“Does Seroxat have a capacity to cause asverse effects consequent upon or following discontinuance (withdrawl) such as prevent or make more difficult the ability of users to discontinue, withdraw from or remain free from taking Seroxat to a greater extent than all other Selective Serotonin Re-uptake Inhibitors (SSRIs)”HM Courts Service: Seroxat Group Litigation Order no: 68.
……….. NB - spelling errors as per original document.
appears to be solely based on Seroxats’ discontinuation problem being worse “than all other” SSRIs raises several questions with regard the propagation, collection, presentation and analysis of adverse drug reaction (ADR) reports; and the Medicines and Healthcare products Regulatory Agency (MHRA) the executive agency of the UK Governments Department of Health responsible for interpretation of the Yellow Card Scheme generated statistical drug analysis data and their ethics in accepting media (BBC Panorama) generated Yellow Card documentation - some collected through the Seroxat User Group.org website and support group, set up by Solicitor Hugh James for litigants.
It also raises the question of what the experts consider the cause of the discontinuation problem to be in relation to the pharmacokinetics of each drug in the class and which drugs are included in the SSRI class.
The “Halting SSRIs” document was prepared by Dr David Healy at the request of the MHRA, following their personal meeting in September 2008 with Seroxat campaigner Bob Fiddaman (SEROXAT SUFFERERS blog) who brought up the matter of an SSRI Withdrawal Protocol and suggested they liaise with the UK’s Leading Authority on the SSRI, SNRI drug class to facilitate its production. The document was presented to the MHRA in June 2009.
The David Healy document “Halting SSRIs” states -
"There are 2 theories about what leads to dependence and withdrawal that dictate slightly differing management plans.
One theory is that the relatively short half life of paroxetine and venlafaxine make these two drugs more problematic. This leads to a withdrawal strategy that advocates switching from paroxetine or other drugs to fluoxetine.
The second is that paroxetine and venlafaxine are relatively more potent serotonin reuptake inhibitors and this theory leads to a switch to less potent serotonin reuptake inhibitors such as citalopram.”The theories highlight two problems - the drugs shortness of half-life and the drugs potency as a serotonin re-uptake inhibitor.
A drugs half-life is the average period of time the drug takes to reduce to or by half its original concentration once ingested - i.e. from 50mg to 25 mg, then from 25mg to 12.5 mg etc.
If the discontinuation problems are due to the short half-life of the drug - the December 2004 Committee on Safety of Medicines (CSM), Expert Working Group (EWG) on SSRI Antidepressants Report table 5.2 (below), shows that venlafaxine (Wyeth, Efexor UK, Effexor USA) has the shortest half-life at 5 hours, followed by paroxetine (GSK, Seroxat UK, Paxil USA) at 20 hours and sertraline (Pfizer, Lustral UK, Zoloft USA) at 26 hours.
………NB – The CSM Report was carried out prior to the SNRI duloxetine (Eli Lilly, Yentreve, Cymbalta) being licensed.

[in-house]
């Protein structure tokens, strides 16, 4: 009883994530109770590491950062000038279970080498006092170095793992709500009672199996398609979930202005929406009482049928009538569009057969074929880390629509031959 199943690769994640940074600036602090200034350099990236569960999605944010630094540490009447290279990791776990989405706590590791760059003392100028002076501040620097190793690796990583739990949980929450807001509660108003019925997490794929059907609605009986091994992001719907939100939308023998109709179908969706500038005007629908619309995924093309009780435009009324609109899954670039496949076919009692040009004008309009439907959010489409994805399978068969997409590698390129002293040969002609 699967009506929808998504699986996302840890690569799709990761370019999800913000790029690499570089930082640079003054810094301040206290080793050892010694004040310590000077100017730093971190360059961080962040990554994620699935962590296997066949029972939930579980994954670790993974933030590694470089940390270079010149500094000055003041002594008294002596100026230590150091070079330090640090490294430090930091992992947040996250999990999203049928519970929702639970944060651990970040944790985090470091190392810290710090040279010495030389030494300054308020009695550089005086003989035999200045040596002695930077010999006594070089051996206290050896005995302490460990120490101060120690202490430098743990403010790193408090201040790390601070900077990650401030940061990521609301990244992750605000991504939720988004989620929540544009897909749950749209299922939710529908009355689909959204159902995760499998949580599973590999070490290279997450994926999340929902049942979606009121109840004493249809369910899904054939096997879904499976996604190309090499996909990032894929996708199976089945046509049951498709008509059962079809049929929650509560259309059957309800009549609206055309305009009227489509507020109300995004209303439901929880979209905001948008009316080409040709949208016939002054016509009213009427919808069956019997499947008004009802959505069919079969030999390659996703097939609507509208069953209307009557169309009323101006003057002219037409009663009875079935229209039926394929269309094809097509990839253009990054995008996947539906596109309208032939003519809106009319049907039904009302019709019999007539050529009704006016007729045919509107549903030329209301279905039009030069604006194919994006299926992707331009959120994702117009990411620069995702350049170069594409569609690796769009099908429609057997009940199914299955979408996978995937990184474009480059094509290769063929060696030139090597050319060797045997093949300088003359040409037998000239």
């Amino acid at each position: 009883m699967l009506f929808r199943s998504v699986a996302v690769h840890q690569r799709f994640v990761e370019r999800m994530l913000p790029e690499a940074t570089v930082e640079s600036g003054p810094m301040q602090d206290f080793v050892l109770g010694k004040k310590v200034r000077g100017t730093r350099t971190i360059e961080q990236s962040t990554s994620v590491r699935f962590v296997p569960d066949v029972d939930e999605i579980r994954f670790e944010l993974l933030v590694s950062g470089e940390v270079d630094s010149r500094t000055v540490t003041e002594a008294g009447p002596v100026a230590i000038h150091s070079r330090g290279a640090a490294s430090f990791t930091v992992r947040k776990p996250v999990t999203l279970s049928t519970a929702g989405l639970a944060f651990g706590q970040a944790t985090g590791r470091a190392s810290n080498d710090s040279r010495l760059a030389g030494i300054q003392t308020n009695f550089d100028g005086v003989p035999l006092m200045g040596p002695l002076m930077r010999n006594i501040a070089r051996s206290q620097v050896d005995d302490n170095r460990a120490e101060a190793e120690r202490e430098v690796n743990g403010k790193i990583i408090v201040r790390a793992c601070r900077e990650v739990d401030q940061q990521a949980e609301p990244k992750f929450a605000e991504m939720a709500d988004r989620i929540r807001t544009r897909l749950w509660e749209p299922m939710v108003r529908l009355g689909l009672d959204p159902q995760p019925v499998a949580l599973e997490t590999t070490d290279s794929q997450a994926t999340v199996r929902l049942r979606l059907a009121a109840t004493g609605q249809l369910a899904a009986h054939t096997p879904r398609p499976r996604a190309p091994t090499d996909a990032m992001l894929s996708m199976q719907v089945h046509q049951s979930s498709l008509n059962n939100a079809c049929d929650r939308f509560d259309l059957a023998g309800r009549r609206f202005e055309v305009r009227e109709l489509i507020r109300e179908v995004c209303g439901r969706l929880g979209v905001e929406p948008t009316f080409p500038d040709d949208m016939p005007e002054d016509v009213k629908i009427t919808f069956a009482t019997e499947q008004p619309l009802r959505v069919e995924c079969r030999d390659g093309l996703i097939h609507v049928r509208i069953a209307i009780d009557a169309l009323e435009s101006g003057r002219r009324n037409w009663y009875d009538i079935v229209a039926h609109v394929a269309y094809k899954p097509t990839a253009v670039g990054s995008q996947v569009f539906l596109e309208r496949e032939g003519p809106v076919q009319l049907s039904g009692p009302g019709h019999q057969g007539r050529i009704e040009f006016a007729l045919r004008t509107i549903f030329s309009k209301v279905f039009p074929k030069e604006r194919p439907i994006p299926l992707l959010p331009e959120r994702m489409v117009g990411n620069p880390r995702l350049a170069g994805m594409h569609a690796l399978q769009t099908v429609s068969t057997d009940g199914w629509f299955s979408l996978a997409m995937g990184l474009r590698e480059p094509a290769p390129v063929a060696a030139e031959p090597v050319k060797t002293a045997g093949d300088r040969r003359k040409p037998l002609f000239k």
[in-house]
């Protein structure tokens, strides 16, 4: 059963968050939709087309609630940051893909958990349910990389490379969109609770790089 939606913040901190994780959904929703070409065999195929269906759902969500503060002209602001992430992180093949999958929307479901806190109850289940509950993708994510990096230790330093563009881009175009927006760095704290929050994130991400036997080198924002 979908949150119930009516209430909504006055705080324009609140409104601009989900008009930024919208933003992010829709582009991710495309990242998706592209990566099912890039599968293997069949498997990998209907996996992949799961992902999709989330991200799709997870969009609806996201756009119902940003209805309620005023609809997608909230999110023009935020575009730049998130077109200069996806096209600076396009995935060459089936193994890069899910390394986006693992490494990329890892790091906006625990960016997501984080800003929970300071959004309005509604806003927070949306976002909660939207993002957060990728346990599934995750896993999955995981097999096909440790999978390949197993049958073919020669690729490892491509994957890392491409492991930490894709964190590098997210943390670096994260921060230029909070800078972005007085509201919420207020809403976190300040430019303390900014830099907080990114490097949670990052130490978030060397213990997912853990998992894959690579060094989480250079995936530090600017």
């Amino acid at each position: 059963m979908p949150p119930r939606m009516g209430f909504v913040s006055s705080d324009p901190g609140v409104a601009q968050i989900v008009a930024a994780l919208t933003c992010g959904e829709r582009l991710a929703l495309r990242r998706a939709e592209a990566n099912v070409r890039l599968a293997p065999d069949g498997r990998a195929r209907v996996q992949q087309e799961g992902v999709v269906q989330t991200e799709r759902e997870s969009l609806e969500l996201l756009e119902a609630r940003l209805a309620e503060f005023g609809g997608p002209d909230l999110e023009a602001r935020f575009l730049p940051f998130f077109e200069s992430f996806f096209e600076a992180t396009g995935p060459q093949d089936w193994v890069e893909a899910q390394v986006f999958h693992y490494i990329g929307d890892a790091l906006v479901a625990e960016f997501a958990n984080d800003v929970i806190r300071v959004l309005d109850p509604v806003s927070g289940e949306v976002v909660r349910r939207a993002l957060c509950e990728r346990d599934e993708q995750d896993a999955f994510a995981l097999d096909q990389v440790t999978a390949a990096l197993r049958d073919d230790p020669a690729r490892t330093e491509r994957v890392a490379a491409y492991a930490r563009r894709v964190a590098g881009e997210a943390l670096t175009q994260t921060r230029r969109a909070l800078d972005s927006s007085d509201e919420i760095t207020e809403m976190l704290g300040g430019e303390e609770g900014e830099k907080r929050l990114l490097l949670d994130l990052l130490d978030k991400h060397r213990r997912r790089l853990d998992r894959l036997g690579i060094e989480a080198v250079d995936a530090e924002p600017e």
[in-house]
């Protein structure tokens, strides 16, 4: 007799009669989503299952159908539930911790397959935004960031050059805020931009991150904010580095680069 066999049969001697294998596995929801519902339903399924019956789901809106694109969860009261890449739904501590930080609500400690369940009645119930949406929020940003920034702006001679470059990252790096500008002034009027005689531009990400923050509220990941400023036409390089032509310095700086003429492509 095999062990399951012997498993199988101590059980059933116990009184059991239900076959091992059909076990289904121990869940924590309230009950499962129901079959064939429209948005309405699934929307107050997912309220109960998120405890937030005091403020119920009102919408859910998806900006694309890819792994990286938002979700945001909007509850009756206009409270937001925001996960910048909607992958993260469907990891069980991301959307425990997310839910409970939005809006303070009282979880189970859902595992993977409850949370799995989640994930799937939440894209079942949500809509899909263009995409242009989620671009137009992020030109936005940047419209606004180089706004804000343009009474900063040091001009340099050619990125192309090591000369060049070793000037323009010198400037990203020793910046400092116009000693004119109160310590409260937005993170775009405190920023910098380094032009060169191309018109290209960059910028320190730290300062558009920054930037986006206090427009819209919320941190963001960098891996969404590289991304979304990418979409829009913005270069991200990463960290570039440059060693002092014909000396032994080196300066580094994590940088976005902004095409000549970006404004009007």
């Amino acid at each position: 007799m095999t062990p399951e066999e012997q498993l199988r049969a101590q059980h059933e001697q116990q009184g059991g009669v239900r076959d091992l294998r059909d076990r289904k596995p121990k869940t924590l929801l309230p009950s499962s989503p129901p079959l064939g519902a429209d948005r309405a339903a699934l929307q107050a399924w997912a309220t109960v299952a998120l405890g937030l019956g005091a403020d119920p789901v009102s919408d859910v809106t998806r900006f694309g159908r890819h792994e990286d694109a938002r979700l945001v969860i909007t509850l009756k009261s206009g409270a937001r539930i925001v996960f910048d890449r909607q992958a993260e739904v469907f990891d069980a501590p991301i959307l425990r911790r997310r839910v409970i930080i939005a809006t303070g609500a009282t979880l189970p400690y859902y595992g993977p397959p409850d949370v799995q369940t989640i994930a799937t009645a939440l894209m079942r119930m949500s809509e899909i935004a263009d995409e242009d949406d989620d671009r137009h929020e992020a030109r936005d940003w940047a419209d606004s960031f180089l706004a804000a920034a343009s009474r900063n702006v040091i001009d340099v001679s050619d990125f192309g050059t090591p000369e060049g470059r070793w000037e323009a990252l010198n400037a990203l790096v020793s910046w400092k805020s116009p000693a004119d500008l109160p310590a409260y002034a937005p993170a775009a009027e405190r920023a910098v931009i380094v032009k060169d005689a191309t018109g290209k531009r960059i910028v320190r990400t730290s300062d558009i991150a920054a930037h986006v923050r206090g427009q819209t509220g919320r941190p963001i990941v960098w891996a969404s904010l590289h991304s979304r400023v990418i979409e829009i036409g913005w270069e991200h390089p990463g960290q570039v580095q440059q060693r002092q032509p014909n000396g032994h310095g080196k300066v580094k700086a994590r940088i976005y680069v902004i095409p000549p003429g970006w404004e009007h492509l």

The CSM, EWG report table 5.2 also indicates the drugs potency as serotonin re-uptake inhibitor and their affinity to monoamine transporters (MAT) – the selectivity of which has a bearing on the of the drugs classification.
Venlafaxine is classified by some as an SNRI, although in 1998 venlafaxine was listed in the Prescription Cost Analysis (PCA) statistics and British National Formulary, BNF: 4 . 3 . 3 . 0 SSRI section, in 1999 it was moved to PCA, BNF : 4 . 3 . 4 . 0 “Other Antidepressant Drugs” section where it remains. It’s unclear whether this was at Wyeth, the manufacturers, request or a licensing classification decision.
In the “HALTING SSRIs” document Dr David Healy explains the following –
““SSRI stands for selective Serotonin reuptake inhibitor. This does not mean these drugs are selective to the serotonin system or that they are in some sense pharmacologically “clean”. It means they have little effects on the norepinephrine/noradrenaline system.”In the same document he also explains the following –
“Venlafaxine in doses up to 150 mg is an SSRI. Over 150 mg it also inhibits noradrenaline reuptake. Duloxetine is a potent serotonin reuptake inhibitor but not selective to the serotonin system.”Venlafaxine is the only drug in the SSRI, SNRI class with a recognised additional mode of action that is dose specific -- > 150 mg Selective Serotonin RI – 150 mg > Serotonin Noradrenaline RI - 300 mg > Serotonin Noradrenaline Dopamine RI.
It would appear that if the Discontinuation Issue were solely dependant on the individual drugs half-life, venlafaxine with a 5 hour half-life would be considered the worst drug. However, the Seroxat Group Litigation Order No: 68 Defining Issue wording specifically states -
“than all other Selective Serotonin Re-uptake Inhibitors (SSRIs)”all drug in the class are classified Re-uptake Inhibitors (RI) - can the SNRI venlafaxine with it's recognised mode of Selective Serotonin RI action in doses up 150 mg be considered an SSRI? Are other SSRIs in the drug class, including Seroxat, which also have affinities to Noradrenaline and Dopamine correctly classified?